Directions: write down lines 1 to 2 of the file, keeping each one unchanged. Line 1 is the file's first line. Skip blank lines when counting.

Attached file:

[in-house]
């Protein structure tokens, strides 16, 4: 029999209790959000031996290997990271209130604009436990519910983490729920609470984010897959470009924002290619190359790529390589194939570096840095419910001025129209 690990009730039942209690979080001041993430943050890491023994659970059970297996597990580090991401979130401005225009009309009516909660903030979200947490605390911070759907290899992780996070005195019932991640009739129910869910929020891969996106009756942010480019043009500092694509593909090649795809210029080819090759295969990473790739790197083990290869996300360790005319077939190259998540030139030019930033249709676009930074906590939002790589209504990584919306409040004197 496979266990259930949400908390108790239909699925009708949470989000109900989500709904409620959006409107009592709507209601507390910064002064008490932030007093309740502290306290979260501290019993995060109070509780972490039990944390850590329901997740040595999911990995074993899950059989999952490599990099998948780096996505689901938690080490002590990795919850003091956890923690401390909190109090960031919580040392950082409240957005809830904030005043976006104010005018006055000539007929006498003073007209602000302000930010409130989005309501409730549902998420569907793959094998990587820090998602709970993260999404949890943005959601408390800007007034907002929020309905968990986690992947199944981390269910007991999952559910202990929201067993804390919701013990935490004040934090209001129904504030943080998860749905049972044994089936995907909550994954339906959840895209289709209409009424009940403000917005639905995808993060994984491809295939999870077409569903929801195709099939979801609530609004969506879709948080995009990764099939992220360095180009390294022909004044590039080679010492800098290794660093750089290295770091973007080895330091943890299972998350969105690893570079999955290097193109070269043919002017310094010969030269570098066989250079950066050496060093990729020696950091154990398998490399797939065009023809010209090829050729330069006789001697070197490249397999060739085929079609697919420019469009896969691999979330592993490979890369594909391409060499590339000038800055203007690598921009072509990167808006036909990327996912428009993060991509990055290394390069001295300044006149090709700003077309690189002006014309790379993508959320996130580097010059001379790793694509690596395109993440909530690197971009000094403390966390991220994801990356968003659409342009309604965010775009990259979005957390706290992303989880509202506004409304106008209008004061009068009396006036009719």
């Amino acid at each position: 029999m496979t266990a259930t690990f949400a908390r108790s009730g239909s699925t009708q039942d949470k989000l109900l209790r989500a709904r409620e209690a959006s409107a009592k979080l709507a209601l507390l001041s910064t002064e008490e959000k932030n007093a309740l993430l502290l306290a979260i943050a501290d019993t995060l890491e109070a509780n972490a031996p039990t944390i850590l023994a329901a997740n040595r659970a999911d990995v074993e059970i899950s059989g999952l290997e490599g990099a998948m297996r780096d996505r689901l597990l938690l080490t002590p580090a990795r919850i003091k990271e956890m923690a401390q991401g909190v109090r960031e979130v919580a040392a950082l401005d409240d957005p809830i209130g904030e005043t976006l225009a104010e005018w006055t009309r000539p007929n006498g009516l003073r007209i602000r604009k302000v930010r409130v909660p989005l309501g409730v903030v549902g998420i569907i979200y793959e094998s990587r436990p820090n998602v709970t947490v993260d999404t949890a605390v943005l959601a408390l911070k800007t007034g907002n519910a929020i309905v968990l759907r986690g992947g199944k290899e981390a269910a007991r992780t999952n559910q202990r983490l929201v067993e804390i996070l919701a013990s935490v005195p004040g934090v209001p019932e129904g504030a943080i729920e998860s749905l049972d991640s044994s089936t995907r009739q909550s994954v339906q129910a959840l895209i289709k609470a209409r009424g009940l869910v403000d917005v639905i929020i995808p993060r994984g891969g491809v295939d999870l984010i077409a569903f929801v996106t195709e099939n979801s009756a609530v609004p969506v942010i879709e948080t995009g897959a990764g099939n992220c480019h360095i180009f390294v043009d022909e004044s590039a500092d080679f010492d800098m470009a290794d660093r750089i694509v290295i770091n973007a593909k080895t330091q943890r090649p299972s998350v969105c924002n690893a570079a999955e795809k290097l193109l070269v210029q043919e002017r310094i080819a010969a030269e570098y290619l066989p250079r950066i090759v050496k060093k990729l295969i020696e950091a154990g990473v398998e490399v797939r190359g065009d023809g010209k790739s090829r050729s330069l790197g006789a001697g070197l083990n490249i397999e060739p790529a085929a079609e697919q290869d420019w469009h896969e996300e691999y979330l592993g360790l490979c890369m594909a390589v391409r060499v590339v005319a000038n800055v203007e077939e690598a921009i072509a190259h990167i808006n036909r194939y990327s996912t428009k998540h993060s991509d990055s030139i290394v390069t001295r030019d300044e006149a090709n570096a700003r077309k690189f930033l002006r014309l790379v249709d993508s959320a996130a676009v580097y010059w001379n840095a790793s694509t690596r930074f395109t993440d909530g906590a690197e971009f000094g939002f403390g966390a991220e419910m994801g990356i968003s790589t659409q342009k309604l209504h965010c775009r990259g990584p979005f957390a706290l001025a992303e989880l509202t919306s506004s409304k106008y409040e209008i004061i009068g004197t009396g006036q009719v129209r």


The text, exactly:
[in-house]
């Protein structure tokens, strides 16, 4: 029999209790959000031996290997990271209130604009436990519910983490729920609470984010897959470009924002290619190359790529390589194939570096840095419910001025129209 690990009730039942209690979080001041993430943050890491023994659970059970297996597990580090991401979130401005225009009309009516909660903030979200947490605390911070759907290899992780996070005195019932991640009739129910869910929020891969996106009756942010480019043009500092694509593909090649795809210029080819090759295969990473790739790197083990290869996300360790005319077939190259998540030139030019930033249709676009930074906590939002790589209504990584919306409040004197 496979266990259930949400908390108790239909699925009708949470989000109900989500709904409620959006409107009592709507209601507390910064002064008490932030007093309740502290306290979260501290019993995060109070509780972490039990944390850590329901997740040595999911990995074993899950059989999952490599990099998948780096996505689901938690080490002590990795919850003091956890923690401390909190109090960031919580040392950082409240957005809830904030005043976006104010005018006055000539007929006498003073007209602000302000930010409130989005309501409730549902998420569907793959094998990587820090998602709970993260999404949890943005959601408390800007007034907002929020309905968990986690992947199944981390269910007991999952559910202990929201067993804390919701013990935490004040934090209001129904504030943080998860749905049972044994089936995907909550994954339906959840895209289709209409009424009940403000917005639905995808993060994984491809295939999870077409569903929801195709099939979801609530609004969506879709948080995009990764099939992220360095180009390294022909004044590039080679010492800098290794660093750089290295770091973007080895330091943890299972998350969105690893570079999955290097193109070269043919002017310094010969030269570098066989250079950066050496060093990729020696950091154990398998490399797939065009023809010209090829050729330069006789001697070197490249397999060739085929079609697919420019469009896969691999979330592993490979890369594909391409060499590339000038800055203007690598921009072509990167808006036909990327996912428009993060991509990055290394390069001295300044006149090709700003077309690189002006014309790379993508959320996130580097010059001379790793694509690596395109993440909530690197971009000094403390966390991220994801990356968003659409342009309604965010775009990259979005957390706290992303989880509202506004409304106008209008004061009068009396006036009719």